Two British men have become the first in the country to give birth after putting their gender transitions on hold.

Hayden Cross, 21, and Scott Parker, 23, were both born women, but chose to have children before full surgery made it impossible.

Yes, the two "men" are of course women but no doubt the Telegraph knows it can use such stories to harvest some clicks along with the outrage. It's all very modern in a race to the bottom kind of way.

In April Mr Parker gave birth to his daughter Sara who was conceived following a drunken one-night stand with a friend in August last year.

Last month Mr Cross delivered his daughter Trinity-Leigh via Caesarean section, after he found a sperm donor on Facebook and inseminated himself.

Saturday, 8 July 2017

The bus stops here



From the BBC we hear about a conflict between a bus stop and the front door of a newly built house in Langley Mill.

A newly-built house with a bus shelter "smack-bang" in front of its door has been put up for sale.

The two-bedroom home in Langley Mill is "attracting a lot of interest" despite being blocked by the bus stop, estate agent Burchell Edwards said.


Mrs H and I pass this site several times a week on the grandchild school run so the problem has been obvious to us for some time. The houses have been built on a site once occupied by a large second hand car dealer but why anyone would buy one we're not sure. Apart from the bus stop issue which only affects one property, the houses seem to have no garden, merely a yard for storing wheelie-bins.

As far as we can see, these brand-new terraced houses have far less land than nearby miners' terraces built in the nineteenth century. The new houses may be clean, modern and well-insulated, but given the choice I'd probably prefer the nineteenth century version with a garden.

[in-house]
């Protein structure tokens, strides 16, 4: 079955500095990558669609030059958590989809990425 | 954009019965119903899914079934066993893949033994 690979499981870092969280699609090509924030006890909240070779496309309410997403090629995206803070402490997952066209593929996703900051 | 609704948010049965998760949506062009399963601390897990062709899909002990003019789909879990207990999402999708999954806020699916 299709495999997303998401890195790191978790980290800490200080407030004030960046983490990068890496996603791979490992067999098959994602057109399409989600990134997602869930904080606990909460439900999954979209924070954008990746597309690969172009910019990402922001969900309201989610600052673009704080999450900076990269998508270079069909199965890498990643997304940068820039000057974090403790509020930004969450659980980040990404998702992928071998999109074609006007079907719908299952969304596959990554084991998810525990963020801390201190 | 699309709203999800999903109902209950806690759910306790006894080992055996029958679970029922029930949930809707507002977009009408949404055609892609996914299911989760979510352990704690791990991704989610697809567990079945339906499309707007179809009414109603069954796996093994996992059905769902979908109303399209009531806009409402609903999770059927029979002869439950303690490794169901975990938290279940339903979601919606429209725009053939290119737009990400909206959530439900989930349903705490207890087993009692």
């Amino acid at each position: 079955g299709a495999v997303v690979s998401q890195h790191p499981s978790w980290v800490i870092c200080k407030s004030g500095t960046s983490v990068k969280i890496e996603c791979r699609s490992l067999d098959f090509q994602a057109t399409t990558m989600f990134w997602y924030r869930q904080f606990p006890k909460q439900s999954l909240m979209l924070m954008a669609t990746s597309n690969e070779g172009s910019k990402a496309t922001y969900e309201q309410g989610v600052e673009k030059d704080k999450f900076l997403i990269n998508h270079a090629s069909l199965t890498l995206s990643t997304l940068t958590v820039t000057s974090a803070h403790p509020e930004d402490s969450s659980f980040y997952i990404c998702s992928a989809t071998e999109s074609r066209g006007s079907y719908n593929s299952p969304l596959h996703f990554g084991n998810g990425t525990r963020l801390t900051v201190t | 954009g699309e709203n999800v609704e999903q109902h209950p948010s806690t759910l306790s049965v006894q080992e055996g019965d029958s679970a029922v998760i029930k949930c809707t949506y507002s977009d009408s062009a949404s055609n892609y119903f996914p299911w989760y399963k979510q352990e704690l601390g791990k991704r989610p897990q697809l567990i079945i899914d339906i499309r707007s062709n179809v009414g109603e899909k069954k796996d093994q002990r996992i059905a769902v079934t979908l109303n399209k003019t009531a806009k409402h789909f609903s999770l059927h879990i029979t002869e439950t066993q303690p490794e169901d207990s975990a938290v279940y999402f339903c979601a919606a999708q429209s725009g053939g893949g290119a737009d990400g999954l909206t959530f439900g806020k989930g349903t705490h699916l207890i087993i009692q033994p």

Friday, 7 July 2017

Awesome

Because we have grandkids I watch a fair bit of kids’ TV although these days all of it is streamed off the internet. Terrestrial TV seems to be dead as far as the grandkids are concerned. I doubt if they know which channel is which so the BBC's planned spending splurge could be a waste of money.

Commonly heard on kids’ TV is the word ‘awesome’. Along with ‘amazing’ it denotes a kind of gushing approval which can be directed at any mediocre achievement because the great aim seems to consist of avoiding the worst possible thing a child can ever experience – sadness.

Oh well – we are all too familiar with hype, exaggeration, unmerited praise and the pathological avoidance of criticism because we are modern and caring. We must be soft in the head too - but I add that in the nicest possible way.

It is natural to encourage kids in their halting endeavours to learn and progress because we want them to do well. Of course we do so we have to offer up at least some admiration for that weird orange blob which is supposed to be Mummy or that lump of Play-Doh which is supposed to be a dragon. The trouble is these things are neither awesome nor amazing so perhaps we shouldn't say they are. It doesn't prepare them for bureaucratic realities later on.

Suppose a child grows up, takes to politics, climbs the greasy pole all the way to the top and finally makes the UN work as it should. That would be both awesome and amazing. Well not really. That would be impossible, but ‘impossible' is a word you don’t seem to hear much on kids’ TV and that could explain a good deal.

Thursday, 6 July 2017

Clutching at straws

From eurekalert we hear about new research into the healthy side-effects of Pokémon GO.